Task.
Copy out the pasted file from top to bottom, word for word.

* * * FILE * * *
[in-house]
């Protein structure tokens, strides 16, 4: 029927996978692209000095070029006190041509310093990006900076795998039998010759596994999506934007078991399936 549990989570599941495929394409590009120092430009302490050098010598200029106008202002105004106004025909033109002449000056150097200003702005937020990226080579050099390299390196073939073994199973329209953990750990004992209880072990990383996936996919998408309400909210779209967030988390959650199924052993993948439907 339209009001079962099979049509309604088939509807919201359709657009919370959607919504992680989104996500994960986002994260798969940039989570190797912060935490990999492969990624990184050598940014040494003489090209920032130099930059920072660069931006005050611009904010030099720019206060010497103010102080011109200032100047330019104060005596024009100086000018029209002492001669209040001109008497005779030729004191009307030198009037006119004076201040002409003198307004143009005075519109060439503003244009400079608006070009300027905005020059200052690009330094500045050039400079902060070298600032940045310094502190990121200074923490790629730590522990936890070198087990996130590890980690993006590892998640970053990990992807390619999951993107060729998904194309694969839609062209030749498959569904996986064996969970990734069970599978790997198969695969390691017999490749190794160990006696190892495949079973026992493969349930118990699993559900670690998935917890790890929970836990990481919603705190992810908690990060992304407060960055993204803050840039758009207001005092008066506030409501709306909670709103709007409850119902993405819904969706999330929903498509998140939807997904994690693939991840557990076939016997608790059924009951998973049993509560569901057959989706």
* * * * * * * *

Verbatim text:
[in-house]
């Protein structure tokens, strides 16, 4: 029927996978692209000095070029006190041509310093990006900076795998039998010759596994999506934007078991399936 549990989570599941495929394409590009120092430009302490050098010598200029106008202002105004106004025909033109002449000056150097200003702005937020990226080579050099390299390196073939073994199973329209953990750990004992209880072990990383996936996919998408309400909210779209967030988390959650199924052993993948439907 339209009001079962099979049509309604088939509807919201359709657009919370959607919504992680989104996500994960986002994260798969940039989570190797912060935490990999492969990624990184050598940014040494003489090209920032130099930059920072660069931006005050611009904010030099720019206060010497103010102080011109200032100047330019104060005596024009100086000018029209002492001669209040001109008497005779030729004191009307030198009037006119004076201040002409003198307004143009005075519109060439503003244009400079608006070009300027905005020059200052690009330094500045050039400079902060070298600032940045310094502190990121200074923490790629730590522990936890070198087990996130590890980690993006590892998640970053990990992807390619999951993107060729998904194309694969839609062209030749498959569904996986064996969970990734069970599978790997198969695969390691017999490749190794160990006696190892495949079973026992493969349930118990699993559900670690998935917890790890929970836990990481919603705190992810908690990060992304407060960055993204803050840039758009207001005092008066506030409501709306909670709103709007409850119902993405819904969706999330929903498509998140939807997904994690693939991840557990076939016997608790059924009951998973049993509560569901057959989706």